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UMass Amherst Just Declared a Meningitis Outbreak. Here's What to Know

From TIME - November 29, 2017

The University of Massachusetts Amherst has declared a meningitis outbreak on campus, after two students tested positive for the same strain of meningococcal disease, a type of bacterial infection known as meningitis when it infiltrates the lining of the spinal cord and brain.

UMass Amherst, which conducted testing in collaboration with the Massachusetts Department of Public Health and the CDC, announced the outbreak on Wednesday. Heres what you need to know.

What is meningitis?

Meningitis involves inflammation of the membranes, or meninges, that line the brain and spinal cord, according to the Mayo Clinic. Its typically caused by a viral infection, but in some cases bacteria or fungus can also be to blame. Cases of the disease range in severity, but it can be fatal.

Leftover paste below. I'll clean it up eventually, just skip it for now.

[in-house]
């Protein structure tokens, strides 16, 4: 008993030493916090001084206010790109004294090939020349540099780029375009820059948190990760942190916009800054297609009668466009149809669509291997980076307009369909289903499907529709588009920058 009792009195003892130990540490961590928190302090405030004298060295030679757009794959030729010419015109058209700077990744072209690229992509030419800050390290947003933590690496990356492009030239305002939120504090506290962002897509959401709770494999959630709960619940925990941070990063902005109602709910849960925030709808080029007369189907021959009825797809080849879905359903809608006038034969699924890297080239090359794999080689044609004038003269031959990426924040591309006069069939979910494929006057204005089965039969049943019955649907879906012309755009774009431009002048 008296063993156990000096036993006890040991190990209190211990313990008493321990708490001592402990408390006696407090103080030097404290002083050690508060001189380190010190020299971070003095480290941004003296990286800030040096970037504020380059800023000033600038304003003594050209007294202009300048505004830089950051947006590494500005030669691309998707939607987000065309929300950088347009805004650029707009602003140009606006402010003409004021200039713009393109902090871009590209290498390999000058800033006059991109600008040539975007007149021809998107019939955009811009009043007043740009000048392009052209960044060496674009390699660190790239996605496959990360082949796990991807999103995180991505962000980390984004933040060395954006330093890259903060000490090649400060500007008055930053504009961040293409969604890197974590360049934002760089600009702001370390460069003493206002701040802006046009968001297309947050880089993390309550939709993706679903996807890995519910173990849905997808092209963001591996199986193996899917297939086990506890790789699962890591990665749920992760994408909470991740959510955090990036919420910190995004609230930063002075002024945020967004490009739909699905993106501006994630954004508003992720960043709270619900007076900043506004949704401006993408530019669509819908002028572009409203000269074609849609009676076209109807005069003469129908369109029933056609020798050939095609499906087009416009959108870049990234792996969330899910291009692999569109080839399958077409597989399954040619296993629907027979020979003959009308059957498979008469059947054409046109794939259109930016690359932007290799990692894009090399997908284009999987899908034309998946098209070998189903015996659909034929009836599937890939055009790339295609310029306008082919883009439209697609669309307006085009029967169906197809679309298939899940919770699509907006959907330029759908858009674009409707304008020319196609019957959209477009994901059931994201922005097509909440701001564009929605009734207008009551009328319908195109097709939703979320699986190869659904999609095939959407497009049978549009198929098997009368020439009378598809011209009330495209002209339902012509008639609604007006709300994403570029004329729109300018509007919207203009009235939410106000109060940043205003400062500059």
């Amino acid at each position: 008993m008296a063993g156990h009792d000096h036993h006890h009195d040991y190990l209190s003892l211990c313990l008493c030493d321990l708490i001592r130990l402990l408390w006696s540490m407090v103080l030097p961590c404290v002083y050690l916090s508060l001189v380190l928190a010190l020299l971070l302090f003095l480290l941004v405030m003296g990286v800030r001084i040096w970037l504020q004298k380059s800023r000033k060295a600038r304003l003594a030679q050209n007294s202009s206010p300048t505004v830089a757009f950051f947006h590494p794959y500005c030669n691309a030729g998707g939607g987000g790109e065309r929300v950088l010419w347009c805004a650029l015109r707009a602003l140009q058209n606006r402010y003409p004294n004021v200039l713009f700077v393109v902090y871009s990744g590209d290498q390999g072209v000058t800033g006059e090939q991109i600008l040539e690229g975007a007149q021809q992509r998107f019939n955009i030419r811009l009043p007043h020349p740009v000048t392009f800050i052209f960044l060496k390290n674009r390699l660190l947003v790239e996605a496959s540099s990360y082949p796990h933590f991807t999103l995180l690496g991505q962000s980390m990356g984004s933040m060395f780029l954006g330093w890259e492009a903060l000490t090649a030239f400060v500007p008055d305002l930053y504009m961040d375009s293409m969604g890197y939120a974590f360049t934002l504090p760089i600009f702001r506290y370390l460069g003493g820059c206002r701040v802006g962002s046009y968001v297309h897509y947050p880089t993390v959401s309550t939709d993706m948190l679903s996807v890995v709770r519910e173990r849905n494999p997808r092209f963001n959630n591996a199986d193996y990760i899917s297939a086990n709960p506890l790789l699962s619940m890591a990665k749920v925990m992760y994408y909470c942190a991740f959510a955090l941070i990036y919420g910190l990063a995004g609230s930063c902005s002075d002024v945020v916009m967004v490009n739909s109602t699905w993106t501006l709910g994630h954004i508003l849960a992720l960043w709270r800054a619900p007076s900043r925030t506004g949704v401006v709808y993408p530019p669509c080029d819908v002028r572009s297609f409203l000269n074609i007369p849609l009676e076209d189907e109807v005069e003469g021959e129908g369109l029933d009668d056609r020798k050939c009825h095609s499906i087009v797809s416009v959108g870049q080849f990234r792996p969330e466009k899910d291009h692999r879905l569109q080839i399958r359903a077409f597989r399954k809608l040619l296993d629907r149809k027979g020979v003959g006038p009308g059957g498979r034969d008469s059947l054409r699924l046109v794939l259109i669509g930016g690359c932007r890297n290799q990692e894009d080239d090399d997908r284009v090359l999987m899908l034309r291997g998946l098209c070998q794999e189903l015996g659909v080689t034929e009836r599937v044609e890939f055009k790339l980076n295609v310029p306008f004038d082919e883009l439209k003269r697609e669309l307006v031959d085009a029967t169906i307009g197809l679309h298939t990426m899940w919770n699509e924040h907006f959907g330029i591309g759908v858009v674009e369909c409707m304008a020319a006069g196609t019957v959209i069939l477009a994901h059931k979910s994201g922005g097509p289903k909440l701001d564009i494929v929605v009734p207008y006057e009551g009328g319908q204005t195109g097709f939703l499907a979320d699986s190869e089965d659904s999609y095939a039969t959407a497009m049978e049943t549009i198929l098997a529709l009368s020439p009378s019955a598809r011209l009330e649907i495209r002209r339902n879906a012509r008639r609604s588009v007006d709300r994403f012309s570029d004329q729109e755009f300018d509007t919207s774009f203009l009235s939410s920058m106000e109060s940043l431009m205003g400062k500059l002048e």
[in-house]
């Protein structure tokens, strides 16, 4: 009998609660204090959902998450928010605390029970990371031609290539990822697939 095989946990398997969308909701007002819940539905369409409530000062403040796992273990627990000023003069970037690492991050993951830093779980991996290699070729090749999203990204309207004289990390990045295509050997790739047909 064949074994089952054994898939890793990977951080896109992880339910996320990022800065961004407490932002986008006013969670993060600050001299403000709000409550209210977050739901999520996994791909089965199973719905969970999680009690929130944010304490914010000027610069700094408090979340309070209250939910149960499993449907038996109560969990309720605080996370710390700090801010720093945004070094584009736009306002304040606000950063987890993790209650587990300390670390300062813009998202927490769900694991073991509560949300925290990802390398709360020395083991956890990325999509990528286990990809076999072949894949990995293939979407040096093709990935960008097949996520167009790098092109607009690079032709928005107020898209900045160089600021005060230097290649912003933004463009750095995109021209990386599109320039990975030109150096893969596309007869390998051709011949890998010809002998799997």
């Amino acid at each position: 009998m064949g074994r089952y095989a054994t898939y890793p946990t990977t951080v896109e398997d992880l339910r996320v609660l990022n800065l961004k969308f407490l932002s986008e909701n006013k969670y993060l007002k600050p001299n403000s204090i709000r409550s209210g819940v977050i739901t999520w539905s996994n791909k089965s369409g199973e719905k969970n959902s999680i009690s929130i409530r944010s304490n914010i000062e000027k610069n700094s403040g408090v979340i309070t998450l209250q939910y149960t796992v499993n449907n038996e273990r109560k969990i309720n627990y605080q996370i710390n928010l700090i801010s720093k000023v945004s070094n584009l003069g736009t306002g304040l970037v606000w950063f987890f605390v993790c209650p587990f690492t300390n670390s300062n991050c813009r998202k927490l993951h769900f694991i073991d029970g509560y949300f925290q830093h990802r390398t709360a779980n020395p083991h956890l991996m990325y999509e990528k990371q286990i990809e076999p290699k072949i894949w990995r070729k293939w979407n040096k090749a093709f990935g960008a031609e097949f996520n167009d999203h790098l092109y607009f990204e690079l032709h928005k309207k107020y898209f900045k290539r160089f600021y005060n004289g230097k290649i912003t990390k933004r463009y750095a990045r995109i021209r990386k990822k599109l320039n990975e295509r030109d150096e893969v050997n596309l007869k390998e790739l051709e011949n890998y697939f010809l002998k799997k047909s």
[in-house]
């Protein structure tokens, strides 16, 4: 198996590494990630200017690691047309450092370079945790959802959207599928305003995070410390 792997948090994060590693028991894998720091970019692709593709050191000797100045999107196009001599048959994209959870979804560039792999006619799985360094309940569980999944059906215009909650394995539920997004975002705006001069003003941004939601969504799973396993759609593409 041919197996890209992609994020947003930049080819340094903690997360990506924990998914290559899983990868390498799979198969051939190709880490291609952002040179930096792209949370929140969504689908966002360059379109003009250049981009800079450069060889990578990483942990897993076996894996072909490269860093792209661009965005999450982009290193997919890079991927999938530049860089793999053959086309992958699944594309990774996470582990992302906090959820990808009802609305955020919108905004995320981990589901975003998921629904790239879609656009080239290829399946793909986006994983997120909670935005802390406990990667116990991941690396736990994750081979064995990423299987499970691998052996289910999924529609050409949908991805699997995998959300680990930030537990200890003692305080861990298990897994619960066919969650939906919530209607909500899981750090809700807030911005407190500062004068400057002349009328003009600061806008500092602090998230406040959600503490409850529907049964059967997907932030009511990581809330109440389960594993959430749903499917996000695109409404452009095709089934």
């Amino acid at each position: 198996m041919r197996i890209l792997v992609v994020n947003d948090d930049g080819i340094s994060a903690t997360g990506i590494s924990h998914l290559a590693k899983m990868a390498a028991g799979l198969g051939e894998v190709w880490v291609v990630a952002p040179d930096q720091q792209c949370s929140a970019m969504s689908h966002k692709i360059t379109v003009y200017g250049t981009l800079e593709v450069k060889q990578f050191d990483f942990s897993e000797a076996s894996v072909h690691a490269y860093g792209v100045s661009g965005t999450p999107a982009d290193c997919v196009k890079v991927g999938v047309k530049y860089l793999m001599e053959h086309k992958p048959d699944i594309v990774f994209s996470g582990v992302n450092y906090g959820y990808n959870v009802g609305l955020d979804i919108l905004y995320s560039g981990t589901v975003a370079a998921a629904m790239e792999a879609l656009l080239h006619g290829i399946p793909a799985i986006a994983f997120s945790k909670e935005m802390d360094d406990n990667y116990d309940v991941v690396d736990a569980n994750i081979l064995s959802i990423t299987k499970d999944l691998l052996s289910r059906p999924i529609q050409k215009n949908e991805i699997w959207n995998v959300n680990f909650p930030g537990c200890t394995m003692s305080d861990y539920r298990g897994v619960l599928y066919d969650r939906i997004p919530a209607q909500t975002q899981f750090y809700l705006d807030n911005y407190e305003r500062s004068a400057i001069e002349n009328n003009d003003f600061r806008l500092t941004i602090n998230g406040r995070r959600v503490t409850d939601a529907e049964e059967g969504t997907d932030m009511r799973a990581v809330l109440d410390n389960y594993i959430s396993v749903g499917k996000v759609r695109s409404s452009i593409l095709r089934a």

What are the symptoms of meningitis?

Many meningitis symptomssuch as fever, nausea, vomiting and lack of appetitecan be confused with the flu or other less-serious diseases, according to the Mayo Clinic. Differentiating symptoms include a stiff neck, a particularly severe or unusual headache, confusion, difficulty concentrating, seizures, light sensitivity and, sometimes, a skin rash that resembles pinpricks.

How is meningitis treated?

How does meningitis spread?

How is UMass Amherst handling the meningitis outbreak?

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